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A point-and-shoot interface is an efficient object-oriented, text-based interface, usually presented on a non-GUI platform such as DOS or mainframe computers. In a point-and-shoot, many objects are displayed in a list, and to the left of each object is an input field. The operator interacts by moving the cursor to the desired object and marking it by typing a letter or number which represents a command or function.
An example of a point-and-shoot is presented here (the computer is an IBM System/36):
ACT01 YOUR APPLICATION GoTo Cust#______________ WORK WITH ACCOUNTS GoTo Name_______________ SORT BY CUSTOMER NUMBER GoTo Addr_______________ CUST# NAME ADDRESS _ 29358235 SMITH, MARY 100 PARK PLAZA _ 30493404 JONES, JOHN 271 LINCOLN AVE _ 34034559 HOOTON, DENISE 56 BROADWAY _ 36359523 HOWELL, BARBARA POST OFFICE BOX 2358 (More) COMMANDS: 2=Edit 4=Delete 5=Rename H=History P=Print COMMAND KEYS: RollUp/Dn 5=Add 6=Sort 7=End 8=Change Application 9=Reports 24=Sign off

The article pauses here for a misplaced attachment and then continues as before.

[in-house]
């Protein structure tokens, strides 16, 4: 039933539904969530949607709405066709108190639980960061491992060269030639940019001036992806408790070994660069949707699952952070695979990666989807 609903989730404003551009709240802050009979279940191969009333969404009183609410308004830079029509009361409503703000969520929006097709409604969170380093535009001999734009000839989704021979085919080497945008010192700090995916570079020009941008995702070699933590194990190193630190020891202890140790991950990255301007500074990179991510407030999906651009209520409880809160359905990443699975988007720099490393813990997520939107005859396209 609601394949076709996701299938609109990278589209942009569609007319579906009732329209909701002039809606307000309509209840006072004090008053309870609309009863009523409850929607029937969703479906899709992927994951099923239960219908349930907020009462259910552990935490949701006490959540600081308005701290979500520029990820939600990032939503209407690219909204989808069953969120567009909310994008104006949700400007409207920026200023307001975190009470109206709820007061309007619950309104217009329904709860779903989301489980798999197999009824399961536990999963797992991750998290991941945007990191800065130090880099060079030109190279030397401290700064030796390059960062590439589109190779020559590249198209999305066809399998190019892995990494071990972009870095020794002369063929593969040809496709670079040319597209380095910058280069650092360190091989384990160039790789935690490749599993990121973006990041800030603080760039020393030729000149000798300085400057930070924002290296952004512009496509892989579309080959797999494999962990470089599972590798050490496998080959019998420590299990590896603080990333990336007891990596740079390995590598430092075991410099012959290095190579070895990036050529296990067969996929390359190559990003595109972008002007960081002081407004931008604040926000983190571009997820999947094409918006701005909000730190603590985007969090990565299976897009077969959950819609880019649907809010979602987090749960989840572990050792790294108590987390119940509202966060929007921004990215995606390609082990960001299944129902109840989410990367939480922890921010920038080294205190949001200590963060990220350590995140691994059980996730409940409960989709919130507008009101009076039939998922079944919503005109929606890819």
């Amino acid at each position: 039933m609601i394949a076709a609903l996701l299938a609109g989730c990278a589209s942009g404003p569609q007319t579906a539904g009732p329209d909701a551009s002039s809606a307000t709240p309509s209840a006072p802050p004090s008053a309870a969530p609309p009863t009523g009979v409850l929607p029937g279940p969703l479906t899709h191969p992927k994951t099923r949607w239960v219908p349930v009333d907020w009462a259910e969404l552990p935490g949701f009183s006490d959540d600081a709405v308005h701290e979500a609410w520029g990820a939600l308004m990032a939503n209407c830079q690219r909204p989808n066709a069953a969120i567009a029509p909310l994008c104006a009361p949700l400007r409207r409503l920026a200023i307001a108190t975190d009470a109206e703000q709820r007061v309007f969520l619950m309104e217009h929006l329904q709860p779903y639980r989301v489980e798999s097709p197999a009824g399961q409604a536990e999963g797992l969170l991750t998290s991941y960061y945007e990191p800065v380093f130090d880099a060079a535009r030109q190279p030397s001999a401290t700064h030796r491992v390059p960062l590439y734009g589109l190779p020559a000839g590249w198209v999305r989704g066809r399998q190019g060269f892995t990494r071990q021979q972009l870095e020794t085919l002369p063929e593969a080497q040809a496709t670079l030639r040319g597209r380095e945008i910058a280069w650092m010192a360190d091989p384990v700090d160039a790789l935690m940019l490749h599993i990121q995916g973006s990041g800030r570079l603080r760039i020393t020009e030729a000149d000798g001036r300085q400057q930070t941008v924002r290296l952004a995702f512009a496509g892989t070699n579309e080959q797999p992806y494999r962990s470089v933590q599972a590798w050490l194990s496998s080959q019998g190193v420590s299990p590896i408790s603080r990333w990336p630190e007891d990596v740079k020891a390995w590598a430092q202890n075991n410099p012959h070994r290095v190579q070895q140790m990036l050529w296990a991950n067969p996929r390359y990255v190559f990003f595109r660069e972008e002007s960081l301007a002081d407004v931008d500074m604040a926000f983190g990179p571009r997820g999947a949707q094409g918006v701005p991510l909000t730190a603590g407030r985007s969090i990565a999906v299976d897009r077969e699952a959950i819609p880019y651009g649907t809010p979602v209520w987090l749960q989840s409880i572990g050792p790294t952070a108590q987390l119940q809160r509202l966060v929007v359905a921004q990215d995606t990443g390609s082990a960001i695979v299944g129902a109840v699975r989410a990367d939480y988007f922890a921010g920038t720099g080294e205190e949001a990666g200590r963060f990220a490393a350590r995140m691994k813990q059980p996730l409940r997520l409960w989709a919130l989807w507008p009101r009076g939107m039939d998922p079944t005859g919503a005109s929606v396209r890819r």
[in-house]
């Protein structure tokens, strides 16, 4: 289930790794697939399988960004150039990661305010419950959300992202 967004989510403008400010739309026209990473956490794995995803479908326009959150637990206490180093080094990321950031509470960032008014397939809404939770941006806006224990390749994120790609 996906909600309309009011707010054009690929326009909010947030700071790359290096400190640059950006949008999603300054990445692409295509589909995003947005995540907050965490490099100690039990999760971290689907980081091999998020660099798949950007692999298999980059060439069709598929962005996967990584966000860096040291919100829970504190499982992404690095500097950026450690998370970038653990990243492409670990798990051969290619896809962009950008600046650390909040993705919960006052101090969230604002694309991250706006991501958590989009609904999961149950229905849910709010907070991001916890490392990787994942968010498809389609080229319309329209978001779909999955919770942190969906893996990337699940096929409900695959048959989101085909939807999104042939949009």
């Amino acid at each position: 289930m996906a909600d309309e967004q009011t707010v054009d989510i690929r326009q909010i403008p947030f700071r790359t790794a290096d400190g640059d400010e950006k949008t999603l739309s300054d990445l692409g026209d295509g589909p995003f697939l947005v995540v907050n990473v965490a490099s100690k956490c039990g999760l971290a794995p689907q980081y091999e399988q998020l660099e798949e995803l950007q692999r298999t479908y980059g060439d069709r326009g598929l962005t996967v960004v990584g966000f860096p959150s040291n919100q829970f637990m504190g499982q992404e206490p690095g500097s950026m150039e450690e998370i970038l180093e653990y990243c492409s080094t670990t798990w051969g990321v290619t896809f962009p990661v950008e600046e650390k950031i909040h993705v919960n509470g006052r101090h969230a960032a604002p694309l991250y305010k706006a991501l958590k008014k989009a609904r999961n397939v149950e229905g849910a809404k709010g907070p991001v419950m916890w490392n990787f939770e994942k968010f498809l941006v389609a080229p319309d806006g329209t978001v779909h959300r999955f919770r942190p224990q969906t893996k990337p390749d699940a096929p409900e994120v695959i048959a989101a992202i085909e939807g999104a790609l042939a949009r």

The top of the display is called the header. It contains the program name and description, and it allows the operator to immediately "go to" a certain partial or complete customer ID, name, or address. It identifies the columns of data presented.
The middle of the display is called the data area. It consists of one input-capable field and one output field per line.
The bottom of the display is called the footer or the legend. It describes the commands the operator can use on each object, and the command keys the operator can use to control the application.